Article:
"Thank you," Malageth said. She remained silent, watching the man. He turned to Bimeny, "And this fine young man must be Bimeny. I’ve heard so much about you, Bimeny. I am Gandoo. I’ve been excited over the prospect of meeting you," he said.
"Over meeting me?" Bimeny said. "It is me who is excited to meet you!" Bimeny went on to say. "I’m just a kid. You are the wisest of the wise. You can’t possibly be excited to meet me!" Bimeny said, blushing.
"Oh, but I am! Bimeny, why don’t you and your mother step in here and we’ll have some tea and cakes. We’ll get to talk then, and get to know each other," Gandoo said, as he pointed with his open hand to a door into another room. Malageth followed, still cautious. She gave Gandoo the look that clearly said, "Why are we here?"
He led them into a large room with large open windows on three sides. It was very bright. At one end of the room was a table with three soft chairs. He motioned for Malageth to take one side and then showed Bimeny to the other. Gandoo then sat down in the remaining chair.
"I can see your mother is anxious, so let me get right to it, then. Word has reached us the storm has changed you two storms early, and possibly by accident. Unfortunately, I can see this is true already," Gandoo said with a serious look on his face.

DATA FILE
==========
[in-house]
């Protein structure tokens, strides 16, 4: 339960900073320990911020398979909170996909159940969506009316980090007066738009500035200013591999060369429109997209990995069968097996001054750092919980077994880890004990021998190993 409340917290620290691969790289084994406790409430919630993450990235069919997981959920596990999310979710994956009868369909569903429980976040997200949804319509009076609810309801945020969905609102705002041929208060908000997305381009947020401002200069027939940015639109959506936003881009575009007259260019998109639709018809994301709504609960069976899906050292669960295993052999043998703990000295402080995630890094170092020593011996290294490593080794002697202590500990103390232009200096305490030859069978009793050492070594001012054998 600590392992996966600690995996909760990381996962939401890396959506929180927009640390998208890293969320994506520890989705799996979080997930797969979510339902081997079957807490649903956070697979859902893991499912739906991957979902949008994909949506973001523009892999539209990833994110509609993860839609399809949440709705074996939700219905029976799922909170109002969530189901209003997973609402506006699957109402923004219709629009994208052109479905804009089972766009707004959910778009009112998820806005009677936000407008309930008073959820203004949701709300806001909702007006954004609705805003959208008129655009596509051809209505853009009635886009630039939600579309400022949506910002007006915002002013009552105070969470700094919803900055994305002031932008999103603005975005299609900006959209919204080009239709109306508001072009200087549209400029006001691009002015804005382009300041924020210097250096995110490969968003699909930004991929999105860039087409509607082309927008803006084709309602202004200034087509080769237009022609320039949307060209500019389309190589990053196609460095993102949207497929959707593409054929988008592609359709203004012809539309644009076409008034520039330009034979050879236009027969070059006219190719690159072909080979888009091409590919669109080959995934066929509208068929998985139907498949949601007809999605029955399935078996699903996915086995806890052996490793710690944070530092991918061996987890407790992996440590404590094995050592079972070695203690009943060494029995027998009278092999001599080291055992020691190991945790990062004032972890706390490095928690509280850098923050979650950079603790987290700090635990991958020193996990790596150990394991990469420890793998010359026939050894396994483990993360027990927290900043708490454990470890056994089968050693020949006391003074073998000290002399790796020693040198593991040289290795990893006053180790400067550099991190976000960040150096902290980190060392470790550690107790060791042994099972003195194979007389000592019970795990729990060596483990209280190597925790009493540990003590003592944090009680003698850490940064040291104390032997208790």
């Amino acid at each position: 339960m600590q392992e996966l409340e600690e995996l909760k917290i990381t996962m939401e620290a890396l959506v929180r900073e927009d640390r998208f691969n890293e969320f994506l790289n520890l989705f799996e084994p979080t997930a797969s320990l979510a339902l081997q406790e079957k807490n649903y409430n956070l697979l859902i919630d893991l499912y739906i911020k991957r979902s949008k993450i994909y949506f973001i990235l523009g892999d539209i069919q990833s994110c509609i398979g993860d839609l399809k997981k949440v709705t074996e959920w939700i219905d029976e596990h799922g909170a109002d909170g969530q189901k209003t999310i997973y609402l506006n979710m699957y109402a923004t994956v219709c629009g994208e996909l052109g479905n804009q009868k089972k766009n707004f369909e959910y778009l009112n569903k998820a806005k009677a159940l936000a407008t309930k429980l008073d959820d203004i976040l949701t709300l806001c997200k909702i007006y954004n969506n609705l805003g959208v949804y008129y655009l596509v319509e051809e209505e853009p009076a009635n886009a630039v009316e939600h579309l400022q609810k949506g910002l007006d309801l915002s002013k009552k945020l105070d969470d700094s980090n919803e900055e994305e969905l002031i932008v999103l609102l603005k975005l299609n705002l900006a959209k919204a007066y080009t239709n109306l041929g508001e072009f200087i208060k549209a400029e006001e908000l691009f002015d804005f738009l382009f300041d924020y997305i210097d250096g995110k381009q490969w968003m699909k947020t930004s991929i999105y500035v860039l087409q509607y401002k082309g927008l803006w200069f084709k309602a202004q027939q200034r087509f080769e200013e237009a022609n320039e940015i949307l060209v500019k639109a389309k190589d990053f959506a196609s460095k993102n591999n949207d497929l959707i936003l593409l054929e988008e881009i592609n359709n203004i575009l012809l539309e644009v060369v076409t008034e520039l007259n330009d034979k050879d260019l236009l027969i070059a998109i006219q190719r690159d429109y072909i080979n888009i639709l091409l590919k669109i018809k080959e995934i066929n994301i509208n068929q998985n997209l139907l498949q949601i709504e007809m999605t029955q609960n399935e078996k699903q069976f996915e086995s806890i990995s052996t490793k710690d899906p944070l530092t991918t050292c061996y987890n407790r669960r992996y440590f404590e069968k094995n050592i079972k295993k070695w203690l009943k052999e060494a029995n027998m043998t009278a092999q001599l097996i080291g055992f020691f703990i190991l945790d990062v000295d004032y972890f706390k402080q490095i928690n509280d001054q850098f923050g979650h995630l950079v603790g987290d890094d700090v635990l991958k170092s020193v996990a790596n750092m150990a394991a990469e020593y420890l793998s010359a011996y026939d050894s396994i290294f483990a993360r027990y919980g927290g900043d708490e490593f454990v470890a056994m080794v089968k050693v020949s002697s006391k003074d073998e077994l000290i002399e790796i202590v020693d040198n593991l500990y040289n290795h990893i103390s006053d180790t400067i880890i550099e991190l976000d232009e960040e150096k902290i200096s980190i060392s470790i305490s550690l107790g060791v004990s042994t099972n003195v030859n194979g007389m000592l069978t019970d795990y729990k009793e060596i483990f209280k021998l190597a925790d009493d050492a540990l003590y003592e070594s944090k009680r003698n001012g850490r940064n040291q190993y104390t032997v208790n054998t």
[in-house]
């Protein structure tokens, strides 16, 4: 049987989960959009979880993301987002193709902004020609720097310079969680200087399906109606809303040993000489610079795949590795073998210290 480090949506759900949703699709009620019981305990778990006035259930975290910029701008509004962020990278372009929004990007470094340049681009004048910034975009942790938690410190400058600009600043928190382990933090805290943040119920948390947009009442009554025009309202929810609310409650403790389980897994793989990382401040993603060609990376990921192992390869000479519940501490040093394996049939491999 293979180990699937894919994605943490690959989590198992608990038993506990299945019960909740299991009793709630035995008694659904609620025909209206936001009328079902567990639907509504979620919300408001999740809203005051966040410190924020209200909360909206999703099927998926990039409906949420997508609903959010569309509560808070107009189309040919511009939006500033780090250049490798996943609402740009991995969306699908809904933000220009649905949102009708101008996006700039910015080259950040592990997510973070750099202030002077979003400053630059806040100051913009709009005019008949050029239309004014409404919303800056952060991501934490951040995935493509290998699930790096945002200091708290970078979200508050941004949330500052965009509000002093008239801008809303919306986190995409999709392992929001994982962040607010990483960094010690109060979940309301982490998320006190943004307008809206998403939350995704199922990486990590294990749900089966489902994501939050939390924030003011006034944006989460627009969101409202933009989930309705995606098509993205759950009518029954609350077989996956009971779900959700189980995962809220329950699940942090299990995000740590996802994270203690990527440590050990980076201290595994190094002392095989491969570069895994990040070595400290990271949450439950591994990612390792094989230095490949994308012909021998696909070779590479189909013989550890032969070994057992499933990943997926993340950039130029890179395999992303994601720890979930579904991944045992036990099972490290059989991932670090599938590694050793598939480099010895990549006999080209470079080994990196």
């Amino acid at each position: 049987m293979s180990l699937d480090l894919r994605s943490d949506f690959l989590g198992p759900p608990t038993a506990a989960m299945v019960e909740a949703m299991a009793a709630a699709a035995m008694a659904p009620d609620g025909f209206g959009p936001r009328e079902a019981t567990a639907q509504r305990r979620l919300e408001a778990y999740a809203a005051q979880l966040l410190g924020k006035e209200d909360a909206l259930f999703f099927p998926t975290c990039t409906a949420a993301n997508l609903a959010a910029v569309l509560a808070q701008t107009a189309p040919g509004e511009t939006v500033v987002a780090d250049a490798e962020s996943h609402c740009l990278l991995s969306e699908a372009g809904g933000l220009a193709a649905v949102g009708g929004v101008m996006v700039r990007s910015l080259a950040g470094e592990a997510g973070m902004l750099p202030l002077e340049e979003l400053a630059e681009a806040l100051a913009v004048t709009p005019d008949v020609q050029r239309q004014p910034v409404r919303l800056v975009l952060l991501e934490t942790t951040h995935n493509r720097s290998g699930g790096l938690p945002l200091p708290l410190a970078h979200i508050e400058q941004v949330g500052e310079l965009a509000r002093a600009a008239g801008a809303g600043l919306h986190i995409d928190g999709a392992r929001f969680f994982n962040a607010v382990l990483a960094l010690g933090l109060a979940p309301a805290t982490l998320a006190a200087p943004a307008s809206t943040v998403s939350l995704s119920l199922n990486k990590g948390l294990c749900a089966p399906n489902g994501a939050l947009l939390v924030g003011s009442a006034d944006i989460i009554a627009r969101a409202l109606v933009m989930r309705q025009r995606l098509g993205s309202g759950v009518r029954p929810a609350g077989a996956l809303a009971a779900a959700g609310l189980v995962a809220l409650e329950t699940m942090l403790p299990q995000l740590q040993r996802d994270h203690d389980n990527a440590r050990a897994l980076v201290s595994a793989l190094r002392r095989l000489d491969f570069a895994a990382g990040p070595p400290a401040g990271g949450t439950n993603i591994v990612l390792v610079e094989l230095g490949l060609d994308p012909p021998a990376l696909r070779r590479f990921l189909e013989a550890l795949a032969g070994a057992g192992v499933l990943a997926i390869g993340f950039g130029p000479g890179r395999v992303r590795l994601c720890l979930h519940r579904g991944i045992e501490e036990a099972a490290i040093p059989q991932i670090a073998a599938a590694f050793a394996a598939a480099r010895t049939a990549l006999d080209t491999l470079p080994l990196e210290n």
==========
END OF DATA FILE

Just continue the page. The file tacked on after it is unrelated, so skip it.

"What do you mean, unfortunately?" Malageth cut in quickly.
"Every once in a while, the storm throws us these little random changelings. We think of it as a hiccup in the storm. Well, we believe you to be one of those random changelings. Since there is no true blessing to be given, and in fact there isn’t even any of the species left, then we feel your exposure to the community may cause needless panic and then others will refuse to go to Stormtraub altogether. The communities depend on those blessed for their very survival, so we are not talking about a single community here, we are talking about a world! So, you can see, we really have no choice here, can’t you?" Gandoo said with finality.